The Pilling Report and theological diversity

The Pilling Report and theological diversity

A Church of England working party report on sexuality suggests that clergy be allowed to hold public services to mark same-sex partnerships. Some critics have complained that allowing too much flexibility might seem to affirm what the church still officially regards as wrong.

For instance, one of the criticisms made by evangelical group Fulcrum was that “Although the church’s teaching is upheld, its theological and biblical basis is not clearly articulated and there appears to be a willingness to separate teaching and practice in a way which threatens incoherence and charges of hypocrisy.”

Yet what happens in worship is often at odds with official policy, and somehow the Church of England manages to cope.

There are varying views among evangelicals on how Christ saves, as well as on sexuality (many are now in favour of celebrating same-sex partnerships). Some preach the doctrine of penal substitutionary atonement, in opposition to official church teaching.

The notion of “propitiation as the placating by man of an angry God is definitely unchristian,” declared the Church of England Doctrine Commission in 1938. I and many others would agree, and point out that it is at odds with much of what the Bible teaches.

This was emphasised again in 1995, when the Doctrine Commission pointed out that “the traditional vocabulary of atonement with its central themes of law, wrath, guilt, punishment and acquittal, leave many Christians cold and signally fail to move many people, young and old, who wish to take steps towards faith. These images do not correspond to the spiritual search of many people today and therefore hamper the Church’s mission.” Instead, the Cross should be presented “as revealing the heart of a fellow-suffering God.”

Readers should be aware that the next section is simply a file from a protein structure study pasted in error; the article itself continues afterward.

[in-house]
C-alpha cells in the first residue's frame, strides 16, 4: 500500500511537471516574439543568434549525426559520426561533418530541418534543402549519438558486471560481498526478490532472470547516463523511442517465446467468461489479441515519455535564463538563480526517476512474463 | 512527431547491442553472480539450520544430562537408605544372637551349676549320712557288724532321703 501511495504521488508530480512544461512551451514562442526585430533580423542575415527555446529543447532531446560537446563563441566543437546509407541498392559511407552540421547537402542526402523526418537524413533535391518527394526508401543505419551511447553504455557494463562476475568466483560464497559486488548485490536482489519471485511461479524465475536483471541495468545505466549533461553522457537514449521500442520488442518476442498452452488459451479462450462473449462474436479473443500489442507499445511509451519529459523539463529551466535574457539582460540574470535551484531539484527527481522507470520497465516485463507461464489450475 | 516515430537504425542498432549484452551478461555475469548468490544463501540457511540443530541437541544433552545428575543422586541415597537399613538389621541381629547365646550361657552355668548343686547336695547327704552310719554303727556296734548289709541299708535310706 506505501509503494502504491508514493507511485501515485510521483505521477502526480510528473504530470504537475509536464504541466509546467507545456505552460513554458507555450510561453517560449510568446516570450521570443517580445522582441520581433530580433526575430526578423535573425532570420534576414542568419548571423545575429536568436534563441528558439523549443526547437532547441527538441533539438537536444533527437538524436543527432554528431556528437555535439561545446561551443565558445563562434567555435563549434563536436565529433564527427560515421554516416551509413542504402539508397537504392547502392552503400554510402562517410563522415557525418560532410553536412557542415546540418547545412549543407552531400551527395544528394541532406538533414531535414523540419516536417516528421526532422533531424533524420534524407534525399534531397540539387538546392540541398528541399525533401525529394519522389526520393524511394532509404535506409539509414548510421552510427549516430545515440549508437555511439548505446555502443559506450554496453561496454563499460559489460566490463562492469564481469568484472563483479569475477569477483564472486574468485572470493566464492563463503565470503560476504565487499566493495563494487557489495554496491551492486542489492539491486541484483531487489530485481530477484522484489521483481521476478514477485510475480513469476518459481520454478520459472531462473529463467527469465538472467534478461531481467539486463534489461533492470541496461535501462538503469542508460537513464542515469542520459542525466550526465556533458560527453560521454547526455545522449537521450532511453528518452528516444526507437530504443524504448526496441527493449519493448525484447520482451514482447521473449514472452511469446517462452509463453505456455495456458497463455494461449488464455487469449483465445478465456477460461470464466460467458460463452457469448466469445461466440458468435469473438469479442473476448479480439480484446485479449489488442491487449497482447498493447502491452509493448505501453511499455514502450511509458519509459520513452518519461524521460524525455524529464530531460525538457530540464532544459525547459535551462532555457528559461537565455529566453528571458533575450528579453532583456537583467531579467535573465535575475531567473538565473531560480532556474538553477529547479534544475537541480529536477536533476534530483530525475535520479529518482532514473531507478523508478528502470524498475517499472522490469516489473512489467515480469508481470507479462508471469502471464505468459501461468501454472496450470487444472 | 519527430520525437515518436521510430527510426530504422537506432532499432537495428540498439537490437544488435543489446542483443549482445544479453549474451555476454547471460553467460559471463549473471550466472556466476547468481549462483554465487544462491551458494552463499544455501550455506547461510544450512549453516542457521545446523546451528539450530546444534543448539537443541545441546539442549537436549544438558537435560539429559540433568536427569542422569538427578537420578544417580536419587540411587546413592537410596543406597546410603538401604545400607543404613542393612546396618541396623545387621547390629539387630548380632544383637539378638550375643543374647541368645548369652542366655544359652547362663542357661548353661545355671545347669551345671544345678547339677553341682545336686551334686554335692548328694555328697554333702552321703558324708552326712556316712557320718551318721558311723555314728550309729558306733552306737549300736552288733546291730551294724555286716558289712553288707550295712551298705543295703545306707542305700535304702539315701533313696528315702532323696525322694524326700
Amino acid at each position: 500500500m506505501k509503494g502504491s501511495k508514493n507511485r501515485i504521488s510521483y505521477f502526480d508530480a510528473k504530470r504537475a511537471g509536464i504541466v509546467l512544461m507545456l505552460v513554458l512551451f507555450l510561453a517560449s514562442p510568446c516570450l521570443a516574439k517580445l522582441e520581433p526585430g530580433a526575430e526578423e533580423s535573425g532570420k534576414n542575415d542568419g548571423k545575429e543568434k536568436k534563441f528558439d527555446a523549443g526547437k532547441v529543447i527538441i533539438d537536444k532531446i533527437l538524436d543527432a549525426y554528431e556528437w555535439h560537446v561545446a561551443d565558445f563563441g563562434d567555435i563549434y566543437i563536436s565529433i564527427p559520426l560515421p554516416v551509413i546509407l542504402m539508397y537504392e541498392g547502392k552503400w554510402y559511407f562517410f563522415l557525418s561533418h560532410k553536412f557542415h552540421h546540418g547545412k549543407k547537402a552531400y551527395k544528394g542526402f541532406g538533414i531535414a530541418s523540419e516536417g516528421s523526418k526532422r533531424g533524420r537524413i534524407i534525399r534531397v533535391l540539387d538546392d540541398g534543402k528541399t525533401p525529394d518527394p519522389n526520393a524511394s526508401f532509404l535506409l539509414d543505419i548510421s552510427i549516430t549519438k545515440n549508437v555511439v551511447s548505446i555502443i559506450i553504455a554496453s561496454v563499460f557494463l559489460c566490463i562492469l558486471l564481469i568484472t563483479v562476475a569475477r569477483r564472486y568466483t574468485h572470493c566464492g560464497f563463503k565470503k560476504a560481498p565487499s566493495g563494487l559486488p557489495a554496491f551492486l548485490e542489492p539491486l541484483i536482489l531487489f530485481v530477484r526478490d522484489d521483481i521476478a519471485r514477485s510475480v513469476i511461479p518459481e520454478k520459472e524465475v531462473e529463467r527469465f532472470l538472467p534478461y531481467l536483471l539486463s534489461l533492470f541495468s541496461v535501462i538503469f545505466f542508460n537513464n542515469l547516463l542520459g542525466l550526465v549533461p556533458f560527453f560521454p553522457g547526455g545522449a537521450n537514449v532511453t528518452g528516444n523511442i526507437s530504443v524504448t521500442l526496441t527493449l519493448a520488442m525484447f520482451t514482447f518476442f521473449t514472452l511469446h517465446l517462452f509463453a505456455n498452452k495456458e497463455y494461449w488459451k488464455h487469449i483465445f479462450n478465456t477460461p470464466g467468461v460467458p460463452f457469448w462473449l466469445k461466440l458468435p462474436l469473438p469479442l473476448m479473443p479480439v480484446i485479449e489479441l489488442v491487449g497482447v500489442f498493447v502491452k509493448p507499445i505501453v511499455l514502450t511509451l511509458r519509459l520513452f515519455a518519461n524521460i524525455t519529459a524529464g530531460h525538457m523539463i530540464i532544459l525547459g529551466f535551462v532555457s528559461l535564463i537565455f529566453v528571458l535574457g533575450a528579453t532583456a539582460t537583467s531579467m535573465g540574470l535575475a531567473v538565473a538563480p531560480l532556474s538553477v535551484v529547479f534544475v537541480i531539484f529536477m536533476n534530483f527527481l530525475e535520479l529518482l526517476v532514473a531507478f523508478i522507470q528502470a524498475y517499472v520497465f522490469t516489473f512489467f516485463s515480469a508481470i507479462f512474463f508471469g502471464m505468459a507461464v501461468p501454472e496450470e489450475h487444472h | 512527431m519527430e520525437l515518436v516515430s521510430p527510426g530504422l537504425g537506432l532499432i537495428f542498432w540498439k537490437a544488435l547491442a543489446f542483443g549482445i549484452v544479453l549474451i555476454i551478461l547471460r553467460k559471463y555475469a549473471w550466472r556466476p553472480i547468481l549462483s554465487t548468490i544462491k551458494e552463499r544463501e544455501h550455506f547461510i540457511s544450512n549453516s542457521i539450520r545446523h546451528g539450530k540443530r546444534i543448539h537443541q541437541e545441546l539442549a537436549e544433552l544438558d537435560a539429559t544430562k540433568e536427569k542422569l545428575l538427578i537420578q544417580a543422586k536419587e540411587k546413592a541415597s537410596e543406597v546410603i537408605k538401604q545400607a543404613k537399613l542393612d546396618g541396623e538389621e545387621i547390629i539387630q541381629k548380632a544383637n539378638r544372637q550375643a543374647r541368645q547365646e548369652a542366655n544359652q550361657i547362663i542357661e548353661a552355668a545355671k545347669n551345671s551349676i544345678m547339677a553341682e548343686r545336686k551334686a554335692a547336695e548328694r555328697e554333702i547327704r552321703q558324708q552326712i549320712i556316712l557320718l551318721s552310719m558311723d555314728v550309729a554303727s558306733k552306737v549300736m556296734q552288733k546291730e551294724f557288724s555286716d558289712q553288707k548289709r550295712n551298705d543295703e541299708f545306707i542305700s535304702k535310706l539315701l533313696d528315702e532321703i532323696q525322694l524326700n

Yet, thankfully, the Church of England does not hunt down priests whose sermons put forward this notion. In fact, they may even be allowed to become bishops. When there is widespread disagreement, reasoned debate can be a more effective means of seeking the truth than trying to eradicate ‘heretical’ practice.

Likewise the 39 Articles of Religion state that “The Romish Doctrine concerning Purgatory, Pardons, Worshipping and Adoration, as well of Images as of Relics, and also Invocation of Saints, is a fond thing, vainly invented, and grounded upon no warranty of Scripture, but rather repugnant to the Word of God.”

The 39 Articles no longer carry the force they once had and it has been acknowledged, for instance at general synod in February 2008, that there are Anglicans who ask for the prayers of Mary and other saints. However some Anglo-Catholics worship in ways that could be said to depart from formal church teaching.

Similarly, there is a growing number of people within the Anglican Communion who embrace, or have been influenced by Anabaptist ideas, or who are pacifists, despite the condemnation of two other Articles which oppose the notion of holding goods in common (contrary to Acts 2) or of refusing military service "as some Anabaptists do falsely proclaim".

There are times when it is right for church leaders to take disciplinary action, for instance against racism, which it is generally agreed is contrary to the good news of Christ.

But where sizeable numbers have disagreed on particular theological matters, attempted crackdowns on practice which did not conform with official church teaching have usually not worked very well.

In the Church of England and some other churches, many benefit from the fact that strict discipline is not enforced on them. Yet not all of these are willing to extend the same courtesy to others.

It is important to examine the theological rationale behind different approaches to worship and pastoral care, and to continue to study and reflect on sexuality along with other controversial issues.

However until something approaching consensus is reached, practice may not consistently be in line with official teaching, or uncertainty about what is right may have to be openly acknowledged. Following Christ is not always about having definite answers.

* See Savitri Hensman's research paper for Ekklesia, Church views on sexuality: recovering the middle ground -


© Savitri Hensman is a regular Christian commentator on politics, economics, society, welfare and religion. She is an Ekklesia associate and works in the equality and care sector.

Creative Commons LicenseThis work is licensed under a Creative Commons Attribution-NonCommercial-NoDerivs 2.0 England & Wales License. Although the views expressed in this article do not necessarily represent the views of Ekklesia, the article may reflect Ekklesia's values. If you use Ekklesia's news briefings please consider making a donation to sponsor Ekklesia's work here.